Gender bias in nursing care? Gender-related differences in patient satisfaction with the quality of nursing care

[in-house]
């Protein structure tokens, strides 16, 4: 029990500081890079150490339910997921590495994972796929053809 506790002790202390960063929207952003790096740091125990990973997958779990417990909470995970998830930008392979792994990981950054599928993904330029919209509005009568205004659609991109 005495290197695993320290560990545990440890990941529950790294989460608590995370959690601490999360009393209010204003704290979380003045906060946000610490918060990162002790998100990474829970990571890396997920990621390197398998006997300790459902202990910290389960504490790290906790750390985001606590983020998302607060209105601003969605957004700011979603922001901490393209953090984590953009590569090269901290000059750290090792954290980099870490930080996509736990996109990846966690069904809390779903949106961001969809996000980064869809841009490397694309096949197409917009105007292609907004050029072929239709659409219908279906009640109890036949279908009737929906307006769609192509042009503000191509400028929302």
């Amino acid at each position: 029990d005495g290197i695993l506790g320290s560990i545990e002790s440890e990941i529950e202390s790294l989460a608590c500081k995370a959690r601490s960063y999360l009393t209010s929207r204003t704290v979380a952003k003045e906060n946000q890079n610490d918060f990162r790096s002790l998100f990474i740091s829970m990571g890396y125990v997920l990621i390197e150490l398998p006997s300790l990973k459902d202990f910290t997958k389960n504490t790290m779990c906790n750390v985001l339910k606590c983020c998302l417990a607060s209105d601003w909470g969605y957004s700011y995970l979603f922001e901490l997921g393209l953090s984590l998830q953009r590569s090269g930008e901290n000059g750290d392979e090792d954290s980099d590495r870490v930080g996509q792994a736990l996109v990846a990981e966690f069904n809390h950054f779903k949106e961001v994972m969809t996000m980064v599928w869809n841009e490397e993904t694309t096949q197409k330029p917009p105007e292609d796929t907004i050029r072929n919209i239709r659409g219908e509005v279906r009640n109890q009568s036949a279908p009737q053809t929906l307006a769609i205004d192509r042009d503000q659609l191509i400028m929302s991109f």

Gender-related differences in experience with nursing care, was studied using data from a Norwegian survey of patient-satisfaction. The survey included 1469 male and 1226 female patients. Results showed that young female patients were less content with all aspects of nursing care when compared with young male patients. Female patients experienced, quite contrary to their male counterparts, that the nursing staff was less committed and caring, has less time and was less skilled. The young women were also less content with what they felt was a lack of opportunity to provide the staff with information they believed to be important to their condition or ailment. Analysis also revealed that female patients, compared with their male counterparts, indicated a higher score on the subjective importance of the different aspects of care. These findings are discussed on the basis of gender-related research in general. The finding of lower satisfaction amongst younger female patients could be ascribed to the power-balance between nursing staff and patients. The discussion shows, however, that there are a number of possible interpretations as to why female patients are less content with nursing care compared with male patients. As the reasons for the findings may be derived from several sources it becomes evident that there is a need for further research using alternative approaches.